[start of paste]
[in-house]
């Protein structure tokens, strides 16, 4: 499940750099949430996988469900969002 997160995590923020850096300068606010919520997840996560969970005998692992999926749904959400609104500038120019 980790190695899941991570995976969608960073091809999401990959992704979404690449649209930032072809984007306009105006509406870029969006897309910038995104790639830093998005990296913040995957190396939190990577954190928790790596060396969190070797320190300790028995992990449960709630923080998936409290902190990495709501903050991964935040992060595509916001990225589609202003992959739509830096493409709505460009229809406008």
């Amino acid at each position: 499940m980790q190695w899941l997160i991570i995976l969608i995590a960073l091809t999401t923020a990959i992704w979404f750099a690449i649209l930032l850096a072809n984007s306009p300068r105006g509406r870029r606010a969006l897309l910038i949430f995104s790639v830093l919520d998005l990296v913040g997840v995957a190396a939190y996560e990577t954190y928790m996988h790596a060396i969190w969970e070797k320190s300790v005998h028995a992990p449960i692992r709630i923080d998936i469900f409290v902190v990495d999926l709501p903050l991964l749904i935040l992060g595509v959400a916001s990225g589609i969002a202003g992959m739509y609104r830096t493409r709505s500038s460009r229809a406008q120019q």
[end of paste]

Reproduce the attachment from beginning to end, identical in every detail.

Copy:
[in-house]
């Protein structure tokens, strides 16, 4: 499940750099949430996988469900969002 997160995590923020850096300068606010919520997840996560969970005998692992999926749904959400609104500038120019 980790190695899941991570995976969608960073091809999401990959992704979404690449649209930032072809984007306009105006509406870029969006897309910038995104790639830093998005990296913040995957190396939190990577954190928790790596060396969190070797320190300790028995992990449960709630923080998936409290902190990495709501903050991964935040992060595509916001990225589609202003992959739509830096493409709505460009229809406008």
């Amino acid at each position: 499940m980790q190695w899941l997160i991570i995976l969608i995590a960073l091809t999401t923020a990959i992704w979404f750099a690449i649209l930032l850096a072809n984007s306009p300068r105006g509406r870029r606010a969006l897309l910038i949430f995104s790639v830093l919520d998005l990296v913040g997840v995957a190396a939190y996560e990577t954190y928790m996988h790596a060396i969190w969970e070797k320190s300790v005998h028995a992990p449960i692992r709630i923080d998936i469900f409290v902190v990495d999926l709501p903050l991964l749904i935040l992060g595509v959400a916001s990225g589609i969002a202003g992959m739509y609104r830096t493409r709505s500038s460009r229809a406008q120019q």